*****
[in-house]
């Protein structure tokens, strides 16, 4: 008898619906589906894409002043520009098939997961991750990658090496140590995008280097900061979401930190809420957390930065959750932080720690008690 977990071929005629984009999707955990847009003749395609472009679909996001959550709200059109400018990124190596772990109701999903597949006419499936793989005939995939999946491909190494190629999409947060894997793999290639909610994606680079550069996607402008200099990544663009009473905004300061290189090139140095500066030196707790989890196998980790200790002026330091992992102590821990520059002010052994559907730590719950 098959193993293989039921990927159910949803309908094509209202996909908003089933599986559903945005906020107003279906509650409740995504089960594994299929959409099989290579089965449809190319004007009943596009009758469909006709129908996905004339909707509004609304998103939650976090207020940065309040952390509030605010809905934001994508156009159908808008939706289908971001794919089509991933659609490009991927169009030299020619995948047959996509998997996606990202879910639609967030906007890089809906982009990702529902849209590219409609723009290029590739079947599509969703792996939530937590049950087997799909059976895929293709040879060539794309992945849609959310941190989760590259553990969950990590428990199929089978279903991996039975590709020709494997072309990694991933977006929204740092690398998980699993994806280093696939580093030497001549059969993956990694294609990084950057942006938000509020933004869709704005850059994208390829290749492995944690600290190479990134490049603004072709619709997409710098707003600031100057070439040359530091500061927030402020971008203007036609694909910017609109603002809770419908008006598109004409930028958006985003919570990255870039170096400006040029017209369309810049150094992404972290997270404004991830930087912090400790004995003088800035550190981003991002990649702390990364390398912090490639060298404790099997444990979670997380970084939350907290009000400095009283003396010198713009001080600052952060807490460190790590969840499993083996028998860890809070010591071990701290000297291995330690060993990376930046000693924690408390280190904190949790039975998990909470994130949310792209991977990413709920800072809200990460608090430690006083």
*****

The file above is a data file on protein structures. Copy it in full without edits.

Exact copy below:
[in-house]
């Protein structure tokens, strides 16, 4: 008898619906589906894409002043520009098939997961991750990658090496140590995008280097900061979401930190809420957390930065959750932080720690008690 977990071929005629984009999707955990847009003749395609472009679909996001959550709200059109400018990124190596772990109701999903597949006419499936793989005939995939999946491909190494190629999409947060894997793999290639909610994606680079550069996607402008200099990544663009009473905004300061290189090139140095500066030196707790989890196998980790200790002026330091992992102590821990520059002010052994559907730590719950 098959193993293989039921990927159910949803309908094509209202996909908003089933599986559903945005906020107003279906509650409740995504089960594994299929959409099989290579089965449809190319004007009943596009009758469909006709129908996905004339909707509004609304998103939650976090207020940065309040952390509030605010809905934001994508156009159908808008939706289908971001794919089509991933659609490009991927169009030299020619995948047959996509998997996606990202879910639609967030906007890089809906982009990702529902849209590219409609723009290029590739079947599509969703792996939530937590049950087997799909059976895929293709040879060539794309992945849609959310941190989760590259553990969950990590428990199929089978279903991996039975590709020709494997072309990694991933977006929204740092690398998980699993994806280093696939580093030497001549059969993956990694294609990084950057942006938000509020933004869709704005850059994208390829290749492995944690600290190479990134490049603004072709619709997409710098707003600031100057070439040359530091500061927030402020971008203007036609694909910017609109603002809770419908008006598109004409930028958006985003919570990255870039170096400006040029017209369309810049150094992404972290997270404004991830930087912090400790004995003088800035550190981003991002990649702390990364390398912090490639060298404790099997444990979670997380970084939350907290009000400095009283003396010198713009001080600052952060807490460190790590969840499993083996028998860890809070010591071990701290000297291995330690060993990376930046000693924690408390280190904190949790039975998990909470994130949310792209991977990413709920800072809200990460608090430690006083």